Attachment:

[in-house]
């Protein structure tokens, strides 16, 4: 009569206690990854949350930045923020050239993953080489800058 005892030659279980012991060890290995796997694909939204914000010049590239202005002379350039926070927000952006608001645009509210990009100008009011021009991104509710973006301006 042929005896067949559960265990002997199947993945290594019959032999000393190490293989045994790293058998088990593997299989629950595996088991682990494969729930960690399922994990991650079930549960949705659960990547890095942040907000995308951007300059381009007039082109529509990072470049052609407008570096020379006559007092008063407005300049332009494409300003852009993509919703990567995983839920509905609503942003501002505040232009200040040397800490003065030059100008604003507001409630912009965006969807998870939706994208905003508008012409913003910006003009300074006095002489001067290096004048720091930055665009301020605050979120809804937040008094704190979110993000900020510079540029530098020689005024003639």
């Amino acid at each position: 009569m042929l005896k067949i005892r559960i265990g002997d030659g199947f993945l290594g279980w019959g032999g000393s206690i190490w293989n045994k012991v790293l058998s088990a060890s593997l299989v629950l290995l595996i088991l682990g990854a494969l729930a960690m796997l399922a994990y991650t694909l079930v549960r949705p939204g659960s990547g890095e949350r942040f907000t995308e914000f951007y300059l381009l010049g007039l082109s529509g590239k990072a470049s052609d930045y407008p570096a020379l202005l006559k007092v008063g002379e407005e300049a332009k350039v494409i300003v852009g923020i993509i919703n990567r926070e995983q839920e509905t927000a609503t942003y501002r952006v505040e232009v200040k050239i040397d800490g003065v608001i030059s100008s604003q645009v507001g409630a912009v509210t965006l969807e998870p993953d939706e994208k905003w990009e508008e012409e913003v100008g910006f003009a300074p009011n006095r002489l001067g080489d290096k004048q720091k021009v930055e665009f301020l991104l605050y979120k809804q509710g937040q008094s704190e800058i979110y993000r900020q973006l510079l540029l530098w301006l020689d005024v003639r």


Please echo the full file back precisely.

[in-house]
């Protein structure tokens, strides 16, 4: 009569206690990854949350930045923020050239993953080489800058 005892030659279980012991060890290995796997694909939204914000010049590239202005002379350039926070927000952006608001645009509210990009100008009011021009991104509710973006301006 042929005896067949559960265990002997199947993945290594019959032999000393190490293989045994790293058998088990593997299989629950595996088991682990494969729930960690399922994990991650079930549960949705659960990547890095942040907000995308951007300059381009007039082109529509990072470049052609407008570096020379006559007092008063407005300049332009494409300003852009993509919703990567995983839920509905609503942003501002505040232009200040040397800490003065030059100008604003507001409630912009965006969807998870939706994208905003508008012409913003910006003009300074006095002489001067290096004048720091930055665009301020605050979120809804937040008094704190979110993000900020510079540029530098020689005024003639």
């Amino acid at each position: 009569m042929l005896k067949i005892r559960i265990g002997d030659g199947f993945l290594g279980w019959g032999g000393s206690i190490w293989n045994k012991v790293l058998s088990a060890s593997l299989v629950l290995l595996i088991l682990g990854a494969l729930a960690m796997l399922a994990y991650t694909l079930v549960r949705p939204g659960s990547g890095e949350r942040f907000t995308e914000f951007y300059l381009l010049g007039l082109s529509g590239k990072a470049s052609d930045y407008p570096a020379l202005l006559k007092v008063g002379e407005e300049a332009k350039v494409i300003v852009g923020i993509i919703n990567r926070e995983q839920e509905t927000a609503t942003y501002r952006v505040e232009v200040k050239i040397d800490g003065v608001i030059s100008s604003q645009v507001g409630a912009v509210t965006l969807e998870p993953d939706e994208k905003w990009e508008e012409e913003v100008g910006f003009a300074p009011n006095r002489l001067g080489d290096k004048q720091k021009v930055e665009f301020l991104l605050y979120k809804q509710g937040q008094s704190e800058i979110y993000r900020q973006l510079l540029l530098w301006l020689d005024v003639r």